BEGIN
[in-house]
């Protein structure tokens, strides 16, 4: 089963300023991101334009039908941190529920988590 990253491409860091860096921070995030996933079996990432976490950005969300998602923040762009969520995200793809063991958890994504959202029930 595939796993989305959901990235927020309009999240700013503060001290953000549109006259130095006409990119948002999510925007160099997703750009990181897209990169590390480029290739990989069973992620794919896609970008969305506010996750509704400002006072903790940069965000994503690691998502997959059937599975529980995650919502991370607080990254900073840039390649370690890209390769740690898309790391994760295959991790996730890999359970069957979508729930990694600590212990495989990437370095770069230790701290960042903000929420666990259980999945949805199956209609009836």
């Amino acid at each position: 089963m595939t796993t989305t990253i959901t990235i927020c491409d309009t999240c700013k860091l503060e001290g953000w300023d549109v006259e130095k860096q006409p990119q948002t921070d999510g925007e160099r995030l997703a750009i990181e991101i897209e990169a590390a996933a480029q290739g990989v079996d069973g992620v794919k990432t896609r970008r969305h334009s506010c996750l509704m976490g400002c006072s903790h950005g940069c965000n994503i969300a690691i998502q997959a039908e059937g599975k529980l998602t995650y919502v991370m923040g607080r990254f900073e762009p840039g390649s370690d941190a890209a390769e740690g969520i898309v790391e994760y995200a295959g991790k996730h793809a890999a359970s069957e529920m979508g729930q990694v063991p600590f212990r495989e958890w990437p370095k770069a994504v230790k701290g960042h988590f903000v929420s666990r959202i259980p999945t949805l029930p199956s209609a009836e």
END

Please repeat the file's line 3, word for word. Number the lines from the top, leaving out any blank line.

């Amino acid at each position: 089963m595939t796993t989305t990253i959901t990235i927020c491409d309009t999240c700013k860091l503060e001290g953000w300023d549109v006259e130095k860096q006409p990119q948002t921070d999510g925007e160099r995030l997703a750009i990181e991101i897209e990169a590390a996933a480029q290739g990989v079996d069973g992620v794919k990432t896609r970008r969305h334009s506010c996750l509704m976490g400002c006072s903790h950005g940069c965000n994503i969300a690691i998502q997959a039908e059937g599975k529980l998602t995650y919502v991370m923040g607080r990254f900073e762009p840039g390649s370690d941190a890209a390769e740690g969520i898309v790391e994760y995200a295959g991790k996730h793809a890999a359970s069957e529920m979508g729930q990694v063991p600590f212990r495989e958890w990437p370095k770069a994504v230790k701290g960042h988590f903000v929420s666990r959202i259980p999945t949805l029930p199956s209609a009836e």